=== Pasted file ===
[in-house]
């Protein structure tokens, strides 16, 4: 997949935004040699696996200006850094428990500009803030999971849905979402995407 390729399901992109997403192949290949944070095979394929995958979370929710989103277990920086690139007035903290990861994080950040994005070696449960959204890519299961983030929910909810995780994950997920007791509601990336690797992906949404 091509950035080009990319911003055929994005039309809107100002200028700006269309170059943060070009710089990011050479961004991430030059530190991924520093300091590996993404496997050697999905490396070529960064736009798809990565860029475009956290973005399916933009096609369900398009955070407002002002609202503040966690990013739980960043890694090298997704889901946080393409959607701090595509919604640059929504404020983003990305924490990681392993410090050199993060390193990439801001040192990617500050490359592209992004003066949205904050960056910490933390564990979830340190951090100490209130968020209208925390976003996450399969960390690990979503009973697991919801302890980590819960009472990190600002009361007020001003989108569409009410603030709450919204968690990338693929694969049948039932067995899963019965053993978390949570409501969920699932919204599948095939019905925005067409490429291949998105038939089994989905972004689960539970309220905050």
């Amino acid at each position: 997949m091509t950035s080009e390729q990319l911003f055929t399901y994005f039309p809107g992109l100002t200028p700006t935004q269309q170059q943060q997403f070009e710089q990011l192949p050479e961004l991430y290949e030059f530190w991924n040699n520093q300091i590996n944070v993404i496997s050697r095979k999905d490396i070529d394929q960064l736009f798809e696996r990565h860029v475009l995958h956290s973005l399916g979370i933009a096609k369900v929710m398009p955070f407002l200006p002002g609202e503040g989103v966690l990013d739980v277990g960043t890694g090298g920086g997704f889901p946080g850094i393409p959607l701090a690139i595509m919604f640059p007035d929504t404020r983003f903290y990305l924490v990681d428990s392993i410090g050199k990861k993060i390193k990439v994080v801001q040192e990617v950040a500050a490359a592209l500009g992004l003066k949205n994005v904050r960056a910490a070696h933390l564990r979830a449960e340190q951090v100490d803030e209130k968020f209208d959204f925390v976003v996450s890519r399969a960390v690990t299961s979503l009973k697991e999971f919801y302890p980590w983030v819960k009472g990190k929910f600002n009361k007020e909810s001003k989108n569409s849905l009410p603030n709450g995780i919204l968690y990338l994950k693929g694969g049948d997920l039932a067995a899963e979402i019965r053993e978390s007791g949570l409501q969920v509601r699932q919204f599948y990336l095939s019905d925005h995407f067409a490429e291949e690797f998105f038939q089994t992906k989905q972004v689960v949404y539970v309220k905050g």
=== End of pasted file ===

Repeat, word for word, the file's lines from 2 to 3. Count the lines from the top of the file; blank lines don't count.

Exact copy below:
């Protein structure tokens, strides 16, 4: 997949935004040699696996200006850094428990500009803030999971849905979402995407 390729399901992109997403192949290949944070095979394929995958979370929710989103277990920086690139007035903290990861994080950040994005070696449960959204890519299961983030929910909810995780994950997920007791509601990336690797992906949404 091509950035080009990319911003055929994005039309809107100002200028700006269309170059943060070009710089990011050479961004991430030059530190991924520093300091590996993404496997050697999905490396070529960064736009798809990565860029475009956290973005399916933009096609369900398009955070407002002002609202503040966690990013739980960043890694090298997704889901946080393409959607701090595509919604640059929504404020983003990305924490990681392993410090050199993060390193990439801001040192990617500050490359592209992004003066949205904050960056910490933390564990979830340190951090100490209130968020209208925390976003996450399969960390690990979503009973697991919801302890980590819960009472990190600002009361007020001003989108569409009410603030709450919204968690990338693929694969049948039932067995899963019965053993978390949570409501969920699932919204599948095939019905925005067409490429291949998105038939089994989905972004689960539970309220905050």
């Amino acid at each position: 997949m091509t950035s080009e390729q990319l911003f055929t399901y994005f039309p809107g992109l100002t200028p700006t935004q269309q170059q943060q997403f070009e710089q990011l192949p050479e961004l991430y290949e030059f530190w991924n040699n520093q300091i590996n944070v993404i496997s050697r095979k999905d490396i070529d394929q960064l736009f798809e696996r990565h860029v475009l995958h956290s973005l399916g979370i933009a096609k369900v929710m398009p955070f407002l200006p002002g609202e503040g989103v966690l990013d739980v277990g960043t890694g090298g920086g997704f889901p946080g850094i393409p959607l701090a690139i595509m919604f640059p007035d929504t404020r983003f903290y990305l924490v990681d428990s392993i410090g050199k990861k993060i390193k990439v994080v801001q040192e990617v950040a500050a490359a592209l500009g992004l003066k949205n994005v904050r960056a910490a070696h933390l564990r979830a449960e340190q951090v100490d803030e209130k968020f209208d959204f925390v976003v996450s890519r399969a960390v690990t299961s979503l009973k697991e999971f919801y302890p980590w983030v819960k009472g990190k929910f600002n009361k007020e909810s001003k989108n569409s849905l009410p603030n709450g995780i919204l968690y990338l994950k693929g694969g049948d997920l039932a067995a899963e979402i019965r053993e978390s007791g949570l409501q969920v509601r699932q919204f599948y990336l095939s019905d925005h995407f067409a490429e291949e690797f998105f038939q089994t992906k989905q972004v689960v949404y539970v309220k905050g």